JKMM have completed a new housing scheme called Albertinpiha in Jyväskylä, the largest city in central Finland known for its early and later period Alvar Aalto buildings. The scheme is in the Kangas quarter, a former paper mill area close to the city centre and is part of a 120 000m2 development of the area planned to house ca. 5000 people.
Architect: JKMM Architects Client: YIT Jyväskylä Location: Jyväskylä, Finland Year: 2018 Area: 2,500 sq.m. Team: Juha Mäki-Jyllilä, Samuli Miettinen, Teemu Kurkela, Asmo Jaaksi, Tuomo Toivola, Elina Törmänen Photography: Mika Huisman
From the architect: Albertinpiha is located on a prominent site at Kangas next to the 70 metre tall paper mill chimney and across the Touru River. JKMM’s seven storey brick tower block plays homage to the nineteenth century industrial buildings with its robust massing and forms. The Finnish aged Makasiini-brick is also in keeping with the crafted feeling and warmth of its historic context.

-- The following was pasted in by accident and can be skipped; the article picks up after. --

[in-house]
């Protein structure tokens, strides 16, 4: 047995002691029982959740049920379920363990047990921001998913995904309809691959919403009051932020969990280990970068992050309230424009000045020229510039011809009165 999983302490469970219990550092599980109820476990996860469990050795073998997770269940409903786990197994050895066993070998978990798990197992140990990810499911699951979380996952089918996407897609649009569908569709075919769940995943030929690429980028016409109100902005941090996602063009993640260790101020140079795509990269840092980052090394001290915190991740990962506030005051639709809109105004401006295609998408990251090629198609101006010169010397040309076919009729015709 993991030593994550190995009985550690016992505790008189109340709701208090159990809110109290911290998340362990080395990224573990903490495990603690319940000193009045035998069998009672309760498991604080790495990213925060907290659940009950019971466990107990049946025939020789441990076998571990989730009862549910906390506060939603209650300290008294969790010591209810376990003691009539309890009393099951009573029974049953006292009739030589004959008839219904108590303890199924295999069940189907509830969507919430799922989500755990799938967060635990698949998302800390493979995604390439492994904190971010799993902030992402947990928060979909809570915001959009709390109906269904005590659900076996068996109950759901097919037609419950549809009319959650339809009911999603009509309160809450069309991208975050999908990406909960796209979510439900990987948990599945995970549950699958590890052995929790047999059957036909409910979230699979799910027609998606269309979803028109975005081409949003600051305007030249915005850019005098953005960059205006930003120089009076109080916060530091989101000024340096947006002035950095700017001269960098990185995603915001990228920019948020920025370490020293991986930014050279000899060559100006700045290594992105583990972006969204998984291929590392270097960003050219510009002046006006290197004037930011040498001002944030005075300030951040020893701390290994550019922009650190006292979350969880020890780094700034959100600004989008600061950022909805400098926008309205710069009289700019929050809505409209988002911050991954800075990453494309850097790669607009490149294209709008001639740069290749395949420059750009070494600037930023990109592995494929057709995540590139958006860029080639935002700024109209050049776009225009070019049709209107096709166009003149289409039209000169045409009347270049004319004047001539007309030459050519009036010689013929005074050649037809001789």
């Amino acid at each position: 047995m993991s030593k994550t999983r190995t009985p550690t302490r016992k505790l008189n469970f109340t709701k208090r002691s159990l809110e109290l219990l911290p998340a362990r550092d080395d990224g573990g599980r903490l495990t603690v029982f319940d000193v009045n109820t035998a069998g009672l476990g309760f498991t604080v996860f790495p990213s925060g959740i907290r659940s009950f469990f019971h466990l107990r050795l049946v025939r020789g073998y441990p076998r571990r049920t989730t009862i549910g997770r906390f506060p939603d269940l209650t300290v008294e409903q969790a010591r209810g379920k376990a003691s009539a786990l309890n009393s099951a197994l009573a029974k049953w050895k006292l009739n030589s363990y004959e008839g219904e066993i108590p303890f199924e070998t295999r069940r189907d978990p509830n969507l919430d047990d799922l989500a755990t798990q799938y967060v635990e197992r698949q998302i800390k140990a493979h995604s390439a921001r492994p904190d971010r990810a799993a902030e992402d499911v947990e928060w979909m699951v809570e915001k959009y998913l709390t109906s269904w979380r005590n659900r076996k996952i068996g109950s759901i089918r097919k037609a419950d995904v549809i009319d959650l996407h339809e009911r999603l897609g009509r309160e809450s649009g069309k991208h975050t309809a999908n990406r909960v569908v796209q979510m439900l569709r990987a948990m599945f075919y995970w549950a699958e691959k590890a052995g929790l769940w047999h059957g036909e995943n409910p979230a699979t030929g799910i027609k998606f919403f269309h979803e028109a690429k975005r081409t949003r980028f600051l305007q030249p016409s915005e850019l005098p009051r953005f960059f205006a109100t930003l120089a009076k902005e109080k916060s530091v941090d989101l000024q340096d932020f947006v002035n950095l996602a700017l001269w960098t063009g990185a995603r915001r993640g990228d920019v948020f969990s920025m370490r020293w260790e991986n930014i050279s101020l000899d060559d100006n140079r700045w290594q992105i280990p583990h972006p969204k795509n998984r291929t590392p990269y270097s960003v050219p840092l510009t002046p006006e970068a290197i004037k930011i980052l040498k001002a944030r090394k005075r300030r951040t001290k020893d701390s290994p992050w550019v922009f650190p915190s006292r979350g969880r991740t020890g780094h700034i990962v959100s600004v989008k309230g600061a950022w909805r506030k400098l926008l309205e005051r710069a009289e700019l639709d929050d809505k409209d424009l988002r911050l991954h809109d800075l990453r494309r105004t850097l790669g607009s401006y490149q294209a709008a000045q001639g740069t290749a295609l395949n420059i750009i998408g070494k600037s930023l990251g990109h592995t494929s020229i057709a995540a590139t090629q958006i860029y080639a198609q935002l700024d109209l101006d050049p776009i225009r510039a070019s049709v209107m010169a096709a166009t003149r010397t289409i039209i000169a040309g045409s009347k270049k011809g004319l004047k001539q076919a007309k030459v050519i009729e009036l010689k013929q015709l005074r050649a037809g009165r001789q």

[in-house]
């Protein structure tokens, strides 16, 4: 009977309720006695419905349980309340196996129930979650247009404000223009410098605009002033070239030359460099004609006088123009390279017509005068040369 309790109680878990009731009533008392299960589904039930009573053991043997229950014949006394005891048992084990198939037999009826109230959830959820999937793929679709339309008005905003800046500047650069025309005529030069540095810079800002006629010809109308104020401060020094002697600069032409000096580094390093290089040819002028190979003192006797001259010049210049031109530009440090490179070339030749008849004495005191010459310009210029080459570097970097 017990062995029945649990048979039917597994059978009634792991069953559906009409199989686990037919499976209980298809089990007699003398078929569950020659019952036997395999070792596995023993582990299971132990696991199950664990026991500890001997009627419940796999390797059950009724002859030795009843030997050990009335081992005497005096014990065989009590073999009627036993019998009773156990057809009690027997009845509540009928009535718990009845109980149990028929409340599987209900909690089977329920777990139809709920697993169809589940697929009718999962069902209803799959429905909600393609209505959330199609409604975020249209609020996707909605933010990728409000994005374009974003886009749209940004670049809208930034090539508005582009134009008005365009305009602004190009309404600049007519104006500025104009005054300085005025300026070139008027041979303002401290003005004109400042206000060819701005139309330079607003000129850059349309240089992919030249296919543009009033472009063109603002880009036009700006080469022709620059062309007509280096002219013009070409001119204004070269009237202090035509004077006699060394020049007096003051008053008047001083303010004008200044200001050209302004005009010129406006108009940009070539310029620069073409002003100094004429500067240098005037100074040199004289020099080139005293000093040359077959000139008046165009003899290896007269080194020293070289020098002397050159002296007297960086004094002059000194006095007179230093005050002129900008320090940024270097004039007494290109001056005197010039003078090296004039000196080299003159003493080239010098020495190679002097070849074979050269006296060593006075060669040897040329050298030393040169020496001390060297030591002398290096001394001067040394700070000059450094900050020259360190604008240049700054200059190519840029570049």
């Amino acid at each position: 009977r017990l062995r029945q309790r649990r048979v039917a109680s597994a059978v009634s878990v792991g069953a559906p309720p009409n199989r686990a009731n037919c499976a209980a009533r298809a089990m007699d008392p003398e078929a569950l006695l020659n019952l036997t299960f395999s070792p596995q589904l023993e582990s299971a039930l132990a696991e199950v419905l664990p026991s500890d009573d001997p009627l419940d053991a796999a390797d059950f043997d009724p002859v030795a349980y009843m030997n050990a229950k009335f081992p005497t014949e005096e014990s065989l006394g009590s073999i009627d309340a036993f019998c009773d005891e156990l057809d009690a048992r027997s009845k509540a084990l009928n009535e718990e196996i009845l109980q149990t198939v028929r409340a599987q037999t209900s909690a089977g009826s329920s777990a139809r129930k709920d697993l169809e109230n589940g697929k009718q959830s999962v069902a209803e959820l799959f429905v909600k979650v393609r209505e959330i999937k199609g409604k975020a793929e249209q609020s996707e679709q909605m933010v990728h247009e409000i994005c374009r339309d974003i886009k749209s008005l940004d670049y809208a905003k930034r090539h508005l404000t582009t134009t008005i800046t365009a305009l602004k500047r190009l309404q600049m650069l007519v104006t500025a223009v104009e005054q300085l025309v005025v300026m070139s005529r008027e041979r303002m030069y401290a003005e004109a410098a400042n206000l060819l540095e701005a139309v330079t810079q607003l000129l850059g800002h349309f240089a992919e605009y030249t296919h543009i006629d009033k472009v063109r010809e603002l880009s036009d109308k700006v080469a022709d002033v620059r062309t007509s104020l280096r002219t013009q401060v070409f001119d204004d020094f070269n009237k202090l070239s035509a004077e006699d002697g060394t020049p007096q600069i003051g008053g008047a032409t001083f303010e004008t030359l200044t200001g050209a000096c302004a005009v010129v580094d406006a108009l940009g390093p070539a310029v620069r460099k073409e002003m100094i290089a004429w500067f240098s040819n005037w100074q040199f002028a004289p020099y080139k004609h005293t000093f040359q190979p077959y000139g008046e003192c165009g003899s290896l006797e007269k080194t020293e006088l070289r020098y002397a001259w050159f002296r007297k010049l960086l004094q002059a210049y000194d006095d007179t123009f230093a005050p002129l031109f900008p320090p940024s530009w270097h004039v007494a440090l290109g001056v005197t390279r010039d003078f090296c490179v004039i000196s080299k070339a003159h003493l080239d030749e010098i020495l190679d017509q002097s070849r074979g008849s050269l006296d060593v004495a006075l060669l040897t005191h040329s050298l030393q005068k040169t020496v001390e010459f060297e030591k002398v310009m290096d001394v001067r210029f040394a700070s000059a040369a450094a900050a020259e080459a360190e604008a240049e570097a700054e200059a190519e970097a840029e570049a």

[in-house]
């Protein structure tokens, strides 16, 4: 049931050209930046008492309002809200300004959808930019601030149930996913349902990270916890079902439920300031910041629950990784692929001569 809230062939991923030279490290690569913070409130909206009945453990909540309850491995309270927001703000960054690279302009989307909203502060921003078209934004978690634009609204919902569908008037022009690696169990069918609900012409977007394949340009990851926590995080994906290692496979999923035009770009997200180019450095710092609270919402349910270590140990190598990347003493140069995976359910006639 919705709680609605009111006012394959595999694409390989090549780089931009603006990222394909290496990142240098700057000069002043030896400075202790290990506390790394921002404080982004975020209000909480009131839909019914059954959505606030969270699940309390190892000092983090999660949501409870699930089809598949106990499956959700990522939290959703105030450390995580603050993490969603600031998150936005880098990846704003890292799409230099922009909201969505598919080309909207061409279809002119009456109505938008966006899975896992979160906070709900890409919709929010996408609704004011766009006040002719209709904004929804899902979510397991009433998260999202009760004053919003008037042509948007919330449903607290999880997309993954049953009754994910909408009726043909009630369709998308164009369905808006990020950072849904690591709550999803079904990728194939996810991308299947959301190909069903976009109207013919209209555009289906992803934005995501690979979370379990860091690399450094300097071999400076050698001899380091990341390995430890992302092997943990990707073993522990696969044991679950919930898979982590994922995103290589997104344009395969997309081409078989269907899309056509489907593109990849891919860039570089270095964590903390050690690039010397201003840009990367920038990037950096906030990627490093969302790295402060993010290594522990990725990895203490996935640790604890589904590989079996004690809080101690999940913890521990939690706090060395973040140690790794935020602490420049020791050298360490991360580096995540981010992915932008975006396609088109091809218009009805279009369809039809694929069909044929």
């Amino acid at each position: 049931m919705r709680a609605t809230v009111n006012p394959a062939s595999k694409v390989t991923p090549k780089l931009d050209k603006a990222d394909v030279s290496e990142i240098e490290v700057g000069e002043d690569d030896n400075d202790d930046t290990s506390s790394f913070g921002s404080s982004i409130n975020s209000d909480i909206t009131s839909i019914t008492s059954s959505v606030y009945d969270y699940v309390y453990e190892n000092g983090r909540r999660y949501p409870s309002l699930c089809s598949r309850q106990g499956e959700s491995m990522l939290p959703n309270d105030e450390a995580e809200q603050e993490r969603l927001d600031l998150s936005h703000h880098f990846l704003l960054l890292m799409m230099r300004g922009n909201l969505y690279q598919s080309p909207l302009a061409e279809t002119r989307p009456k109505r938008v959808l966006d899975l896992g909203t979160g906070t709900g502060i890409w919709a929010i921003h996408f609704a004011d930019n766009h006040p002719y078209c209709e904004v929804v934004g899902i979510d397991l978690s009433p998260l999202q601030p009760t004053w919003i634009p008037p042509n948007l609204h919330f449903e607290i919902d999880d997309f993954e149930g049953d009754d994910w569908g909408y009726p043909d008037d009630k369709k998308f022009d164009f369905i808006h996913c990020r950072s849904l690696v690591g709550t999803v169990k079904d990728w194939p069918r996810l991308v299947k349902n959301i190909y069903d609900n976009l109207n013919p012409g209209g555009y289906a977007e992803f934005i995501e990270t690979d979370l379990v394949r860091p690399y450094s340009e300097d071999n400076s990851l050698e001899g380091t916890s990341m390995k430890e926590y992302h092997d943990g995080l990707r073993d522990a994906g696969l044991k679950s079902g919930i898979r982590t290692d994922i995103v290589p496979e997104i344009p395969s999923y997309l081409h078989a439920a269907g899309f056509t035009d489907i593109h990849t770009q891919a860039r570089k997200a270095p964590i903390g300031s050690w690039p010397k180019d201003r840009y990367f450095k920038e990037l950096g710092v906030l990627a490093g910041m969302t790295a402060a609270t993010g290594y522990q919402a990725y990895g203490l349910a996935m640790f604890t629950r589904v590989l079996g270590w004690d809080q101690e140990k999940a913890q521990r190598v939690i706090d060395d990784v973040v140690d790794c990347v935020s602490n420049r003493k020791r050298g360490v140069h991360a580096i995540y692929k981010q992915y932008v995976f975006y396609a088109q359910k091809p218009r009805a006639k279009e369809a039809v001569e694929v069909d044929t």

A distinctive feature in the elevations is the use of coloured bricks to highlight corners, the entrance and the roofline through informal patterns; akin to those achieved through a play of light on a surface. This artwork has been realised in collaboration with artist Mika Natri and is called “Abstraction”. It sits within a wider Kangas public art framework.
As a piece “Abstraction” animates the building and gives the brickwork a sense of depth not unlike that achieved through reliefs or recesses in masonry buildings. The apartment balconies too animate the building’s East elevation and bring to mind exposed industrial lift shafts further emphasising the warehouse vernacular JKMM has sought at Albertinpiha.
Inside, the 45 apartments have simple finishes with 2.6m ceiling heights accentuated through the design of high windows bringing in plentiful natural light. Communal areas include shared courtyards and a residents’ sauna with an adjoining terrace.
The objective has been to create a milieu for relaxed urban living walking distance from both Jyväskylä town centre and the nearby nature park. As a place to live, Kangas is very much a setting that mediates between the two without feeling suburban. The City itself refers to Kangas a “hybrid area” and has highlighted the importance of reducing residents’ car dependence. This is just one of the tenets of One Planet Living that inform the sustainability strategy for the development as a whole.